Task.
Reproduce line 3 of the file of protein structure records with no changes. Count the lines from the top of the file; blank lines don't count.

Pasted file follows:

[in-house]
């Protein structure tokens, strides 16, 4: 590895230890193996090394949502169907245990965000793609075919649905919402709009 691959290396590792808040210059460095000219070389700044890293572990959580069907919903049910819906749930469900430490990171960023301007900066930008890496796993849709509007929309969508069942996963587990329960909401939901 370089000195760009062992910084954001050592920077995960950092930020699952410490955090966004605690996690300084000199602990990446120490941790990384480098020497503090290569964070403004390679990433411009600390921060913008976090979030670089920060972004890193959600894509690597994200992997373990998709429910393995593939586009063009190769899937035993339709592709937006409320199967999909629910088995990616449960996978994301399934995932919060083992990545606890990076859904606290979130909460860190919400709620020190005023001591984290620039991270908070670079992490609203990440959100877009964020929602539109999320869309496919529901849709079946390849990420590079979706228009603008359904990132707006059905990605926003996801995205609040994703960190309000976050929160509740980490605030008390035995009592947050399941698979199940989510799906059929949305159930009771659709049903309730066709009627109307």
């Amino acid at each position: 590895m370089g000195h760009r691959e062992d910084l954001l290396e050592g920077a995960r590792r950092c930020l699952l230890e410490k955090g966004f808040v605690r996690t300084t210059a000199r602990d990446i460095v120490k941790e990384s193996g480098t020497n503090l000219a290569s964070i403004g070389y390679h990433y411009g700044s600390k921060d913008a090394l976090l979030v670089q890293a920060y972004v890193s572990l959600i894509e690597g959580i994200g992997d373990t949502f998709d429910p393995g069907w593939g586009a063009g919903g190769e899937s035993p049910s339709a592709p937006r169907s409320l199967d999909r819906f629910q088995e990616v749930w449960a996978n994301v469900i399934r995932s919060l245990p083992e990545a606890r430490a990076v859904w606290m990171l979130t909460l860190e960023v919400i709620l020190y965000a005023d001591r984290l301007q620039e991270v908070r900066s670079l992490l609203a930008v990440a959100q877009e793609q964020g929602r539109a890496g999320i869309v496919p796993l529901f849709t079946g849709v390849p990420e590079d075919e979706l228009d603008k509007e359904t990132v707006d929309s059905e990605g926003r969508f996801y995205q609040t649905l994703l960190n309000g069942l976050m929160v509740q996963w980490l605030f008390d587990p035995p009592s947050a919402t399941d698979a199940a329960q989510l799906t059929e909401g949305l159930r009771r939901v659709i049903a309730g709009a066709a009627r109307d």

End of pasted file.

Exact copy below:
């Amino acid at each position: 590895m370089g000195h760009r691959e062992d910084l954001l290396e050592g920077a995960r590792r950092c930020l699952l230890e410490k955090g966004f808040v605690r996690t300084t210059a000199r602990d990446i460095v120490k941790e990384s193996g480098t020497n503090l000219a290569s964070i403004g070389y390679h990433y411009g700044s600390k921060d913008a090394l976090l979030v670089q890293a920060y972004v890193s572990l959600i894509e690597g959580i994200g992997d373990t949502f998709d429910p393995g069907w593939g586009a063009g919903g190769e899937s035993p049910s339709a592709p937006r169907s409320l199967d999909r819906f629910q088995e990616v749930w449960a996978n994301v469900i399934r995932s919060l245990p083992e990545a606890r430490a990076v859904w606290m990171l979130t909460l860190e960023v919400i709620l020190y965000a005023d001591r984290l301007q620039e991270v908070r900066s670079l992490l609203a930008v990440a959100q877009e793609q964020g929602r539109a890496g999320i869309v496919p796993l529901f849709t079946g849709v390849p990420e590079d075919e979706l228009d603008k509007e359904t990132v707006d929309s059905e990605g926003r969508f996801y995205q609040t649905l994703l960190n309000g069942l976050m929160v509740q996963w980490l605030f008390d587990p035995p009592s947050a919402t399941d698979a199940a329960q989510l799906t059929e909401g949305l159930r009771r939901v659709i049903a309730g709009a066709a009627r109307d």